I particularly like the words of political scientist Soli Ozel, who reminds us that the most unexpected people deliver what is most unexpected of them. Can a thirst for democracy be pushed at the point of a gun and under the threat of the bomb? I think back to our own American history. Was James Madison threatened and coerced into penning his inspired writings?
Did someone hold a gun to Thomas Paine's head? Left to chance in Iraq, would the best ideas of the people (for their people) ever have found a way to flourish without spilling so much blood? We seem to want a government of the people in Iraq, but for WHOSE people?
Our 'people' (that is, People's Republic of Halliburton) or the actual people who live in Iraq?

From the article:

"..A Muslim party leading the charge toward European-style democracy—this is a deliciously subversive contradiction. Turkish intellectuals have consumed much raki while musing about how it came to happen. One of them, the political scientist Soli Ozel, calls it "another example of a historical irony or dialectic, that the most unexpected people deliver what is most unexpected of them"....."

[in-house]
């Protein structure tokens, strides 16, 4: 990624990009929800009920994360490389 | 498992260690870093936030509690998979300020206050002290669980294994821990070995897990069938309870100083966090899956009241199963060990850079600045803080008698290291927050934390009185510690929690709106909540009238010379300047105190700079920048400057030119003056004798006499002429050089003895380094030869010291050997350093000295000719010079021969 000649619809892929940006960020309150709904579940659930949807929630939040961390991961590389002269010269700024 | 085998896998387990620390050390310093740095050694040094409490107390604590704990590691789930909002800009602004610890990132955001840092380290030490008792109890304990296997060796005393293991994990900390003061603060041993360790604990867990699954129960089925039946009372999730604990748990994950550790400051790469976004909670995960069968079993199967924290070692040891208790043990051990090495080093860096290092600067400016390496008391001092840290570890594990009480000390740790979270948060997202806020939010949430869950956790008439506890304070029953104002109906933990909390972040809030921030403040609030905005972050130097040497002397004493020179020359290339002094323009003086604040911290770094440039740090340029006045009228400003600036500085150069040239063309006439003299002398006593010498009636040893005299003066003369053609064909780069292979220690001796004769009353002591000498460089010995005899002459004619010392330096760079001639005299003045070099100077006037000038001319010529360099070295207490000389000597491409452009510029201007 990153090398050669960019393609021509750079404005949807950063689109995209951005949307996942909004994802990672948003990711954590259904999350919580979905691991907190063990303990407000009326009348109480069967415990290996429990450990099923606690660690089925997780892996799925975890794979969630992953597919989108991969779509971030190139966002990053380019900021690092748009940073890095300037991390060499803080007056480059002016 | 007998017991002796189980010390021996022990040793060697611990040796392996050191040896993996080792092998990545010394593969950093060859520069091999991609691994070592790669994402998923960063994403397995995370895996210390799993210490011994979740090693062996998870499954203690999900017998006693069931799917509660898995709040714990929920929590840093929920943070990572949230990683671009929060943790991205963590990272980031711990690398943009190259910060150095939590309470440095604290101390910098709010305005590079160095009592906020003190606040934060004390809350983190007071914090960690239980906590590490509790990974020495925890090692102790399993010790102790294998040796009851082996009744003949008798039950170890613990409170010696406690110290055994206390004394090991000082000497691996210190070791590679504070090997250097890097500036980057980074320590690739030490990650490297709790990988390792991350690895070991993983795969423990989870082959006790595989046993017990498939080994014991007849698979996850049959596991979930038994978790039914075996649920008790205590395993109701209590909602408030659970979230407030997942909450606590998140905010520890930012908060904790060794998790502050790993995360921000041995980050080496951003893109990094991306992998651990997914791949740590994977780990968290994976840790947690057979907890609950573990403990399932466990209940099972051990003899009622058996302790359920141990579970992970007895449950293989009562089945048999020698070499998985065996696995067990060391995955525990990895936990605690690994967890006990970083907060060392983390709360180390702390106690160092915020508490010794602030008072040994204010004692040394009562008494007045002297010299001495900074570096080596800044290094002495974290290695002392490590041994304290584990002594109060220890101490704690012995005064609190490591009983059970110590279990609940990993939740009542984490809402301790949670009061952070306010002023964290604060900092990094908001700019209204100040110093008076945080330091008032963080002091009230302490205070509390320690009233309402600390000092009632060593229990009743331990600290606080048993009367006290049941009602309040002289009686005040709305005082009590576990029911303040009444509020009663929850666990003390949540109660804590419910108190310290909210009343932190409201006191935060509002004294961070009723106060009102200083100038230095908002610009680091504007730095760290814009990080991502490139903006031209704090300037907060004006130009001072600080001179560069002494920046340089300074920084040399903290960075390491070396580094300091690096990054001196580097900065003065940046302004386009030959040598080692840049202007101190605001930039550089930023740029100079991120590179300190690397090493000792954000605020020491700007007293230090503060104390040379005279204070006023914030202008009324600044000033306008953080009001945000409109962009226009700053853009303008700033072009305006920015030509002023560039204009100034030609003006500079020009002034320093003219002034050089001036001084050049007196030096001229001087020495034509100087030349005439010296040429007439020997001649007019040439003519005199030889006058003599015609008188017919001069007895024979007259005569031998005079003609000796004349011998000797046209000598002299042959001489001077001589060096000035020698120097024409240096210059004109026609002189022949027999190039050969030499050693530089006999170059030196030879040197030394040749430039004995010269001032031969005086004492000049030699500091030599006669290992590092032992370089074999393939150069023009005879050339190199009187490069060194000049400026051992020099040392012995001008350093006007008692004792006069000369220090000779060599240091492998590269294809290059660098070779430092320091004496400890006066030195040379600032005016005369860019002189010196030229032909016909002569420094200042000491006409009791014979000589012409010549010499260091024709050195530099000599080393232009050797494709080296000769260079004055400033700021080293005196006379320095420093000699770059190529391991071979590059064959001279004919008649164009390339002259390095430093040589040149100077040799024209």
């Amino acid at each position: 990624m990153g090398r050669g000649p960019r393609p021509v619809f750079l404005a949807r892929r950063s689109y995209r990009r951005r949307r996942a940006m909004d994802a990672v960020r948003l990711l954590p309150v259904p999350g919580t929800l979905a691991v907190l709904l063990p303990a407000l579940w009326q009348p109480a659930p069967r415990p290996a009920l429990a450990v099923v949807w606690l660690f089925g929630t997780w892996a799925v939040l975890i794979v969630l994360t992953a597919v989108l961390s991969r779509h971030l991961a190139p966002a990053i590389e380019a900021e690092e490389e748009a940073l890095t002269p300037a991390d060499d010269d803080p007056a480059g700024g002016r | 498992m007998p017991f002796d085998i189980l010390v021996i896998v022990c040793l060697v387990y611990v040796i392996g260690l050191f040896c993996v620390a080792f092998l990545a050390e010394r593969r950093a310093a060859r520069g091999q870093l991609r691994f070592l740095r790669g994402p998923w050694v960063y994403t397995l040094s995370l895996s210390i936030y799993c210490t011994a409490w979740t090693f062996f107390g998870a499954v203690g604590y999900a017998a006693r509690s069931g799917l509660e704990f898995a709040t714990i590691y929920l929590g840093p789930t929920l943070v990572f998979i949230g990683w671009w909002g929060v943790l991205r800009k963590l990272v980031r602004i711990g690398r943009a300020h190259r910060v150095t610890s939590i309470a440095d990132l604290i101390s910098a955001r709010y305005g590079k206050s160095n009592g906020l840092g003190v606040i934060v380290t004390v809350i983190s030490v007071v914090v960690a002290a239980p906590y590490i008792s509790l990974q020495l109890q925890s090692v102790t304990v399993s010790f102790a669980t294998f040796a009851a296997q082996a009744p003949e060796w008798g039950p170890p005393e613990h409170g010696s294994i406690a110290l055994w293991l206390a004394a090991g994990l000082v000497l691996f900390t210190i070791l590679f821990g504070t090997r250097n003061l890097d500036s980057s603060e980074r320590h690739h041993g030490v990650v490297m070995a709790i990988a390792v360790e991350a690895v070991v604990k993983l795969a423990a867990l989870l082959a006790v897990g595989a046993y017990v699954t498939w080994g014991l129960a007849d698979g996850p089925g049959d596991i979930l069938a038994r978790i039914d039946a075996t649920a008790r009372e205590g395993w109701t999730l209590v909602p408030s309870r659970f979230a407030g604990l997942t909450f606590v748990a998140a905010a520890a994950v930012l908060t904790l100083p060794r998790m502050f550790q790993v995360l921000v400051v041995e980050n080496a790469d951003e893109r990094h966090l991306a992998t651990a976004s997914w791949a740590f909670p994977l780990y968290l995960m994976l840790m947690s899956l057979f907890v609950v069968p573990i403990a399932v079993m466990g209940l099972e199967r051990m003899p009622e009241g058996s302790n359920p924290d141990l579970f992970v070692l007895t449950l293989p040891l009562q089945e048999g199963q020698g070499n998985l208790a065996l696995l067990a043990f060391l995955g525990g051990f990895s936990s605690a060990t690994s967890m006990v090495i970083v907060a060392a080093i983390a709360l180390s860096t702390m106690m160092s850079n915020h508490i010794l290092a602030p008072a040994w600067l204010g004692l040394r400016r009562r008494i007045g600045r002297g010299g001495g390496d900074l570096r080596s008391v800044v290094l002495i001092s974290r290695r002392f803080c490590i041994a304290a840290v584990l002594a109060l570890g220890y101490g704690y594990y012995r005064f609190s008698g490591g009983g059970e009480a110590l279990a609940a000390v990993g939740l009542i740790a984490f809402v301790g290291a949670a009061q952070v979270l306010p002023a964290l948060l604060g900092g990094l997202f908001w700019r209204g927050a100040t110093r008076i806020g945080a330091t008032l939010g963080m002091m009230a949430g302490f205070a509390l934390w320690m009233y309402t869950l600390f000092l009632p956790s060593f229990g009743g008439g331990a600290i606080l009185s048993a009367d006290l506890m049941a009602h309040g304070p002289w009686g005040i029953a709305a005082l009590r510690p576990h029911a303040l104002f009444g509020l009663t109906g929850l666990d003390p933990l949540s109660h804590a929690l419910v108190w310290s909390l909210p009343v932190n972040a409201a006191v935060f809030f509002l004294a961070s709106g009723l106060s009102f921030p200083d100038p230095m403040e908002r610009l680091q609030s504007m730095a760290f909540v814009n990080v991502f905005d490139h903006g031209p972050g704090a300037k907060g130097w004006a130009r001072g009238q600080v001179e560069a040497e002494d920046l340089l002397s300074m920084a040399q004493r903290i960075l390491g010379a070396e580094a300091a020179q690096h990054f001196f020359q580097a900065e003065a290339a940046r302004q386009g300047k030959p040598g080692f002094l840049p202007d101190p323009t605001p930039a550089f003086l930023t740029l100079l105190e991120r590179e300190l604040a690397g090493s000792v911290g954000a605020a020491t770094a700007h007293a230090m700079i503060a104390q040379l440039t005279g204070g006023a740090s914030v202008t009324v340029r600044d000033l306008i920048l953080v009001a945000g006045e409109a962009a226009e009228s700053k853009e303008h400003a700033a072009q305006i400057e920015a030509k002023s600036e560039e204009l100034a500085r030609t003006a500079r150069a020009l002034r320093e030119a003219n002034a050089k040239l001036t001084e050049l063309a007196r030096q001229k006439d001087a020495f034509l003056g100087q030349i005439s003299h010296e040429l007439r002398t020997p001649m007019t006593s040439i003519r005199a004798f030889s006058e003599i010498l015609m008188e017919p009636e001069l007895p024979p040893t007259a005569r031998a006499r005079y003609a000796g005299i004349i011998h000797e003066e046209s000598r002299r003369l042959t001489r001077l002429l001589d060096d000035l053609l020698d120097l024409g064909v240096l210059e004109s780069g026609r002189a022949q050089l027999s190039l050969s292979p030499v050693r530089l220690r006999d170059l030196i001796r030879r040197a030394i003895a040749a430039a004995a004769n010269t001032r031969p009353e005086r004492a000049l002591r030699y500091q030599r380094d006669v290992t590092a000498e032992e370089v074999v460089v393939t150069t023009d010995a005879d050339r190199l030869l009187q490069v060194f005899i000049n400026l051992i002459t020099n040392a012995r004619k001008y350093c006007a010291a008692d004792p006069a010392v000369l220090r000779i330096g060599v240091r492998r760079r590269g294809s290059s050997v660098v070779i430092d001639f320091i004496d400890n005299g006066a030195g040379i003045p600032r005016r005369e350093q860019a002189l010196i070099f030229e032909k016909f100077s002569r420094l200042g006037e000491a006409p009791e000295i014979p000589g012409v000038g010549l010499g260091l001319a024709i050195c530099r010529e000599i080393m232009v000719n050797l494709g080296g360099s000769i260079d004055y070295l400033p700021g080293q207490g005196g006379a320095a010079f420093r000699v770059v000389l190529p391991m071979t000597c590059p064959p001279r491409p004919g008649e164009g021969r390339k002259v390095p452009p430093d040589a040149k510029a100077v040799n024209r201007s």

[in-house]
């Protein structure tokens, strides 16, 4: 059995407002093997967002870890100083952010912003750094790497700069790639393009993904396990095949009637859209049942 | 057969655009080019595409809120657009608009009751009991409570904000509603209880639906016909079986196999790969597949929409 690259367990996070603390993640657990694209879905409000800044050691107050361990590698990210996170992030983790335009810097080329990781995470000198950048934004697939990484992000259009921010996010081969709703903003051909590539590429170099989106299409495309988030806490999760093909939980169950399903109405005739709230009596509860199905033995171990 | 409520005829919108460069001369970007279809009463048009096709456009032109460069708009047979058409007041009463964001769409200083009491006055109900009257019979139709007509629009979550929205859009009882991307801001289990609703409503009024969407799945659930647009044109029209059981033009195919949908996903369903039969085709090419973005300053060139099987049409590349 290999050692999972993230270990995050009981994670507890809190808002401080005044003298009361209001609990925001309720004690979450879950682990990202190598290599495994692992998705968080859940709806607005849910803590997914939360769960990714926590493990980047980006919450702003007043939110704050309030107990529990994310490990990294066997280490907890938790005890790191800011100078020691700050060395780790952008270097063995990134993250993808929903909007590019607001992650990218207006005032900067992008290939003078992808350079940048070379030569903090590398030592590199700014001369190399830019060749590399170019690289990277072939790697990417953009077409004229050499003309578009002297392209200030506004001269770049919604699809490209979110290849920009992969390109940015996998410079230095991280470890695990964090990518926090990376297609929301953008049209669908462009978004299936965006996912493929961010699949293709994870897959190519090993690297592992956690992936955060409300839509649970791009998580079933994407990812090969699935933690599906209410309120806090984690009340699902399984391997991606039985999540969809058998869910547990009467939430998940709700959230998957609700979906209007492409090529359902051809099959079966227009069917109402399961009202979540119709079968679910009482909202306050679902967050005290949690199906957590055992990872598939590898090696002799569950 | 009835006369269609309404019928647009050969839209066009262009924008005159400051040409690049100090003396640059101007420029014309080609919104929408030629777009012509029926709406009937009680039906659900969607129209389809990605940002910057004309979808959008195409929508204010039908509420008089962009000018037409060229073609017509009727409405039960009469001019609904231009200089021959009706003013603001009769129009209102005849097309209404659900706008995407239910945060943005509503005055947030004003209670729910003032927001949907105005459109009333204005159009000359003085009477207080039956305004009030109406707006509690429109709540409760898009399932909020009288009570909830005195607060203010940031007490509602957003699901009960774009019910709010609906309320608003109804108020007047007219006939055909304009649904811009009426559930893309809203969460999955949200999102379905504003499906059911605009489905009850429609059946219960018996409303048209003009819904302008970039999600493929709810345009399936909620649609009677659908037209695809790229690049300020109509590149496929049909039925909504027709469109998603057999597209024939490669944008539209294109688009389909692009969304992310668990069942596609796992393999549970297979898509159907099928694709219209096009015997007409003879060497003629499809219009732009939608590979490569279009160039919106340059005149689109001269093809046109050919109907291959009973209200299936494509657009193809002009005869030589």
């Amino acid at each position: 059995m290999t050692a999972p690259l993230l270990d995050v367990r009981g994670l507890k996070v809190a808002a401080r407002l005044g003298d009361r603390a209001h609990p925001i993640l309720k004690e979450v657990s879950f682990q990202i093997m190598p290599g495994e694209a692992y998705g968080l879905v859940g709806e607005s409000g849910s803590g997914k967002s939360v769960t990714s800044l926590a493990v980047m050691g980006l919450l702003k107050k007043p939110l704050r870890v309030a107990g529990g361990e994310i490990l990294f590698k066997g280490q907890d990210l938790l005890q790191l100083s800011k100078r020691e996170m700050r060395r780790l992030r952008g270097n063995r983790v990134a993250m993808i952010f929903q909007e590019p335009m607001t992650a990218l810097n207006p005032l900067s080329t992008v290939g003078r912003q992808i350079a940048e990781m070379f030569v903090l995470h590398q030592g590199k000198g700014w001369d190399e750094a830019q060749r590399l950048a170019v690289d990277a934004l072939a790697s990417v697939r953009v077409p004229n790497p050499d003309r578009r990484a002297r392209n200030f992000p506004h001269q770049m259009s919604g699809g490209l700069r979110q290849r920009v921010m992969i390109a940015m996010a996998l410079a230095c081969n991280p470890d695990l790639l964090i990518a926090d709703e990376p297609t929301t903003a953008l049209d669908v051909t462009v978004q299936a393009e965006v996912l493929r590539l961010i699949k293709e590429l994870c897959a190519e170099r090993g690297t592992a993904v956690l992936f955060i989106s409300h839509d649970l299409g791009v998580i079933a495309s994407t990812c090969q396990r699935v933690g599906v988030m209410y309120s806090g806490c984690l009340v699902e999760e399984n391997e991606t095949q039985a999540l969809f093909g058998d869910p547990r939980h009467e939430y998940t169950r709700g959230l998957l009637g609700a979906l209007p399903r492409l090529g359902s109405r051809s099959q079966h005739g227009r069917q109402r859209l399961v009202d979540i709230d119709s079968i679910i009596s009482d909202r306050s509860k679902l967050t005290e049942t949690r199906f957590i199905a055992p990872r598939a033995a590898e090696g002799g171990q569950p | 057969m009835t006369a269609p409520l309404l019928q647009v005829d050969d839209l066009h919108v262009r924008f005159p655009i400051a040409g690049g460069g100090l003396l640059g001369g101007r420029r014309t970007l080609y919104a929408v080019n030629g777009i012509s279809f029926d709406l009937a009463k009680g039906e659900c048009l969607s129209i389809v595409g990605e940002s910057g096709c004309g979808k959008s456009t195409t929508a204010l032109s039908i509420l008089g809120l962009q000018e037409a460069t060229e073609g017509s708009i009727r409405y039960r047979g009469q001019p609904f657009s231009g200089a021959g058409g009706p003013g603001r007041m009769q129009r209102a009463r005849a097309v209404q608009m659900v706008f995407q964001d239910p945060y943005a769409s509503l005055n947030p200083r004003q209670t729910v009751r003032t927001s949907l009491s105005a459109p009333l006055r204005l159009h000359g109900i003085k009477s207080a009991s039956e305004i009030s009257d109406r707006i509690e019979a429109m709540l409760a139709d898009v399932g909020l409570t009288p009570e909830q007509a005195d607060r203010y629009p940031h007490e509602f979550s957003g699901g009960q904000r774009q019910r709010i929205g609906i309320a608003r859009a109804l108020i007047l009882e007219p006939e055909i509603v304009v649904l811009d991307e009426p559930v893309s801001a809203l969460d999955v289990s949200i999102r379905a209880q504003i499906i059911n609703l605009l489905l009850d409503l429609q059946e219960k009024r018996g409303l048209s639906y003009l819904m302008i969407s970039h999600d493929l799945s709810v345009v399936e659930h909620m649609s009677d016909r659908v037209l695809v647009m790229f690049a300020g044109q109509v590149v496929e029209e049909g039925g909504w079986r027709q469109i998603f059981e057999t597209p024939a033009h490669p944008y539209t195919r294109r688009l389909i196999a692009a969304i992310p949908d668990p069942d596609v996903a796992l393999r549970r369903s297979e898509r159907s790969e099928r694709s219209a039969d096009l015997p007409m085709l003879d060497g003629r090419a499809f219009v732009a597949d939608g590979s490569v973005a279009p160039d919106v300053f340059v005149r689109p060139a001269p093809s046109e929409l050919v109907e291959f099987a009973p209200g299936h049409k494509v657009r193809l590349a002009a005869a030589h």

'We're air force pilots, not mafia. We don't take revenge'
Israel's F-16 and Black Hawk refuseniks say why they could not obey illegal orders and kill innocent Palestinians
Chris McGreal in Tel Aviv,Wednesday December 3, 2003
The Guardian

"...Now, having been thrown out of the air force, they are talking publicly about what brought members of the most revered branch of the Israeli military to make an unprecedented challenge to the handling of the conflict with the Palestinians..."

Since soldiers are the ones asked to kill in order to protect their countrymen, and since soldiers have to be able to sleep at night and live with their conscience, one should not be surprised to read that they would speak out when